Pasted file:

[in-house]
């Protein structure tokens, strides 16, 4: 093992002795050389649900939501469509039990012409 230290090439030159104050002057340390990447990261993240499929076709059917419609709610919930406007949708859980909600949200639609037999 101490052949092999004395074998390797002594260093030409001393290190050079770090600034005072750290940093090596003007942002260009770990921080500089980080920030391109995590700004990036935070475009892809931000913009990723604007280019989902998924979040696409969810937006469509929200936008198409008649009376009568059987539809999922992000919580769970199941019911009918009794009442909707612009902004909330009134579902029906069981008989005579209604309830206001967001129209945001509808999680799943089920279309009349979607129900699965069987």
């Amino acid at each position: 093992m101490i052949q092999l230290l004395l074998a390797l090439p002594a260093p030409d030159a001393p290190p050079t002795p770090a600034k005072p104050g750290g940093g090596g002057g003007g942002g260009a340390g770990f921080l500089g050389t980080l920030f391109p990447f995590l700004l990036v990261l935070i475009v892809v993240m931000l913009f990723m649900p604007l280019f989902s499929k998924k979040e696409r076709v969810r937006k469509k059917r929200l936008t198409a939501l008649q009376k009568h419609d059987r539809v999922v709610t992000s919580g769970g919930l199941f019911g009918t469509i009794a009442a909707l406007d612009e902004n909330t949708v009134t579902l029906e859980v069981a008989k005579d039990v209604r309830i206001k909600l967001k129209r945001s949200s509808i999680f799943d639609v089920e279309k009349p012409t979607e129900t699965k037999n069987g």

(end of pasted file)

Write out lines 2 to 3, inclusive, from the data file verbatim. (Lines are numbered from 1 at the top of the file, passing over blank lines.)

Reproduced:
């Protein structure tokens, strides 16, 4: 093992002795050389649900939501469509039990012409 230290090439030159104050002057340390990447990261993240499929076709059917419609709610919930406007949708859980909600949200639609037999 101490052949092999004395074998390797002594260093030409001393290190050079770090600034005072750290940093090596003007942002260009770990921080500089980080920030391109995590700004990036935070475009892809931000913009990723604007280019989902998924979040696409969810937006469509929200936008198409008649009376009568059987539809999922992000919580769970199941019911009918009794009442909707612009902004909330009134579902029906069981008989005579209604309830206001967001129209945001509808999680799943089920279309009349979607129900699965069987």
């Amino acid at each position: 093992m101490i052949q092999l230290l004395l074998a390797l090439p002594a260093p030409d030159a001393p290190p050079t002795p770090a600034k005072p104050g750290g940093g090596g002057g003007g942002g260009a340390g770990f921080l500089g050389t980080l920030f391109p990447f995590l700004l990036v990261l935070i475009v892809v993240m931000l913009f990723m649900p604007l280019f989902s499929k998924k979040e696409r076709v969810r937006k469509k059917r929200l936008t198409a939501l008649q009376k009568h419609d059987r539809v999922v709610t992000s919580g769970g919930l199941f019911g009918t469509i009794a009442a909707l406007d612009e902004n909330t949708v009134t579902l029906e859980v069981a008989k005579d039990v209604r309830i206001k909600l967001k129209r945001s949200s509808i999680f799943d639609v089920e279309k009349p012409t979607e129900t699965k037999n069987g």